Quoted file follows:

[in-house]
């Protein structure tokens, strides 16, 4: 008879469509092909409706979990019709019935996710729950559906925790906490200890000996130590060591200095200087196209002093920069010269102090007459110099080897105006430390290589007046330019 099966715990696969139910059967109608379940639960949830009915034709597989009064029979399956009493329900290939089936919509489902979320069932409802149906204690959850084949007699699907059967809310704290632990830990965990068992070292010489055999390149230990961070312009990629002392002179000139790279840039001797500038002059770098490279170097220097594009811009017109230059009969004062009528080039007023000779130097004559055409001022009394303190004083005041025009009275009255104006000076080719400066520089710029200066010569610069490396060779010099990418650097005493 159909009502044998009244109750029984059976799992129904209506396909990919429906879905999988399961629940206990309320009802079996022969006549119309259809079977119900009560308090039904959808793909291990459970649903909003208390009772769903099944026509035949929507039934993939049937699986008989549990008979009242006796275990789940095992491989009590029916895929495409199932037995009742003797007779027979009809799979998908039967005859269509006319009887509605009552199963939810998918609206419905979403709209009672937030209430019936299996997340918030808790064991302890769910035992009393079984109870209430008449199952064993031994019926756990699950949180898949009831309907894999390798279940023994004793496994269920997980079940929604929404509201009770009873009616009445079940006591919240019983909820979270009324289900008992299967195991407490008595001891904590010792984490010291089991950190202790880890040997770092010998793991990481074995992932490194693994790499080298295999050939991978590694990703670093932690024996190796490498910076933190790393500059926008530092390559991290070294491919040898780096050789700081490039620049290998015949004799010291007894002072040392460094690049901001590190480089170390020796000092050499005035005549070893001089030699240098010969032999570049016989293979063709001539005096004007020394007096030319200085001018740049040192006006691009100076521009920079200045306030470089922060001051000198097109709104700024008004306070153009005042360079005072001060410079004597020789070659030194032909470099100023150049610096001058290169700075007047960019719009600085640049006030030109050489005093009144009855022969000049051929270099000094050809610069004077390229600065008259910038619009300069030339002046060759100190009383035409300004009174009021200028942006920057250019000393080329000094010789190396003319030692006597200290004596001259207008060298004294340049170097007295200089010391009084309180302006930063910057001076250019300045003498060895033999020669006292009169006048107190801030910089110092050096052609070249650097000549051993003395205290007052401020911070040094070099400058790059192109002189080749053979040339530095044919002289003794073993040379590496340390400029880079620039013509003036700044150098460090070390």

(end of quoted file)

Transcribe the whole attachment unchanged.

[in-house]
């Protein structure tokens, strides 16, 4: 008879469509092909409706979990019709019935996710729950559906925790906490200890000996130590060591200095200087196209002093920069010269102090007459110099080897105006430390290589007046330019 099966715990696969139910059967109608379940639960949830009915034709597989009064029979399956009493329900290939089936919509489902979320069932409802149906204690959850084949007699699907059967809310704290632990830990965990068992070292010489055999390149230990961070312009990629002392002179000139790279840039001797500038002059770098490279170097220097594009811009017109230059009969004062009528080039007023000779130097004559055409001022009394303190004083005041025009009275009255104006000076080719400066520089710029200066010569610069490396060779010099990418650097005493 159909009502044998009244109750029984059976799992129904209506396909990919429906879905999988399961629940206990309320009802079996022969006549119309259809079977119900009560308090039904959808793909291990459970649903909003208390009772769903099944026509035949929507039934993939049937699986008989549990008979009242006796275990789940095992491989009590029916895929495409199932037995009742003797007779027979009809799979998908039967005859269509006319009887509605009552199963939810998918609206419905979403709209009672937030209430019936299996997340918030808790064991302890769910035992009393079984109870209430008449199952064993031994019926756990699950949180898949009831309907894999390798279940023994004793496994269920997980079940929604929404509201009770009873009616009445079940006591919240019983909820979270009324289900008992299967195991407490008595001891904590010792984490010291089991950190202790880890040997770092010998793991990481074995992932490194693994790499080298295999050939991978590694990703670093932690024996190796490498910076933190790393500059926008530092390559991290070294491919040898780096050789700081490039620049290998015949004799010291007894002072040392460094690049901001590190480089170390020796000092050499005035005549070893001089030699240098010969032999570049016989293979063709001539005096004007020394007096030319200085001018740049040192006006691009100076521009920079200045306030470089922060001051000198097109709104700024008004306070153009005042360079005072001060410079004597020789070659030194032909470099100023150049610096001058290169700075007047960019719009600085640049006030030109050489005093009144009855022969000049051929270099000094050809610069004077390229600065008259910038619009300069030339002046060759100190009383035409300004009174009021200028942006920057250019000393080329000094010789190396003319030692006597200290004596001259207008060298004294340049170097007295200089010391009084309180302006930063910057001076250019300045003498060895033999020669006292009169006048107190801030910089110092050096052609070249650097000549051993003395205290007052401020911070040094070099400058790059192109002189080749053979040339530095044919002289003794073993040379590496340390400029880079620039013509003036700044150098460090070390």